recovery, but this will be concealed behind a false back in the linen cupboard.


Our engineered floor joists have made life much easier for the builder,

as cables and pipes are simply threaded through the voids without having to

drill out and holes. The first floor has now been screeded, which not only

makes th efloor feel more solid but also provides thermal mass for the

hidden underfloor heating pipes.



Studwork & First Fix

Studwork & First Fix

Internally most of the walls are blockwork, but the timber

stud partitions also started going in after the roof went on.

The plumbers and electricians also started first fixing the

services, before walls and ceiling are plasterboarded.


Building the linen cupboard in the bathroom showed us the size of the bathroom and adjacent bedroom. Concealed in the back of the cupd. is also a vertical service duct that allows pipes, cables and ventilation ducts to travel between the different floors. We are also having under floor heating to the first floor, so the pipes are clipped to the floor before being insulated from below and covered in screed.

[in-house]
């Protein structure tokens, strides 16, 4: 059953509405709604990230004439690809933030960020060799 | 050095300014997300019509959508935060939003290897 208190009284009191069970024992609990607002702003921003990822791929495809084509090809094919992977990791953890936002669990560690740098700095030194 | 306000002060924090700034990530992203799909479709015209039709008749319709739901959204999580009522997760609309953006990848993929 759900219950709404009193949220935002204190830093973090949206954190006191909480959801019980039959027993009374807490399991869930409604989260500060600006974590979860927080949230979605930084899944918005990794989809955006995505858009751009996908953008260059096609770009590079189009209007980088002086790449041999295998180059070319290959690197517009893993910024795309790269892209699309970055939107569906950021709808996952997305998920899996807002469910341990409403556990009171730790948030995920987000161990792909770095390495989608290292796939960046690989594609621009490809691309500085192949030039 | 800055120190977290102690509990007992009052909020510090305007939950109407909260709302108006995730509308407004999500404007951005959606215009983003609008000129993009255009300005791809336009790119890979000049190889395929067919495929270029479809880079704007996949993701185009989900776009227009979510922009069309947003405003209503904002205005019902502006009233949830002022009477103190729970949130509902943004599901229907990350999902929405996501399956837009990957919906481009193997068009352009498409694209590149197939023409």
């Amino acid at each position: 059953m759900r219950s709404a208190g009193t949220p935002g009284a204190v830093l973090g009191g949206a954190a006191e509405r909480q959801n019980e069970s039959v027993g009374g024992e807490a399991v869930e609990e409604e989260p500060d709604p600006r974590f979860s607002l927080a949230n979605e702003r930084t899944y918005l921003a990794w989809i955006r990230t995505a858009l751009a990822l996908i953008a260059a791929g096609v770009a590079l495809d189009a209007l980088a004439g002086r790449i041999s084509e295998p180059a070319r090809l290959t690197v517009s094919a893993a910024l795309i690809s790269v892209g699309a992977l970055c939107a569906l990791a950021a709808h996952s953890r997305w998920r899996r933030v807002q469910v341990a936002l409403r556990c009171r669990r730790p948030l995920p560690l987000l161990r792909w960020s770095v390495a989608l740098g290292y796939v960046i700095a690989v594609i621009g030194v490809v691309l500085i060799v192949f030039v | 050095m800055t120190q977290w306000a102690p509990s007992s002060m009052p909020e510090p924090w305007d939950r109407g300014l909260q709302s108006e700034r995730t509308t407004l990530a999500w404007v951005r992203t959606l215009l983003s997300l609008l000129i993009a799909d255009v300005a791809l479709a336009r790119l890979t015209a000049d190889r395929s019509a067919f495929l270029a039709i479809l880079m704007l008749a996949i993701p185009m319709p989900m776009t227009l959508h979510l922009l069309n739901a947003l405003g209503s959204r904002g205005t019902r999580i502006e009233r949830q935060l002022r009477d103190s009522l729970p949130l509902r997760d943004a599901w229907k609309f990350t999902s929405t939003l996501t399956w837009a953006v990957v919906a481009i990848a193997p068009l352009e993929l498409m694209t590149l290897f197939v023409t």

The engineered floor joists (also by Truss-Tech) make it much easier to run sevices through

the floor, and even the soil pipe runs up inside the building

hidden in our service riser.

It’s out of sight but accessible if necessary.


Hot and cold water pipes are clipped to the blockwork, ready to

be plastered over. We’ve chosen to build most of the walls from

blockwork which will be plastered. Although drylining is quicker

and more popular these days, we wanted the feeling of solid walls

which are easier to fix into. Our Architect also convinced us that

the heavy thermal mass will be better for storing heat, than a wall

with a plasterboard lining with an air gap behind.  Lightweight materials tend to

heat up and cool down quicker, where as heavier ones tend to vary less keeping the

interior of a building at a more constant temperature.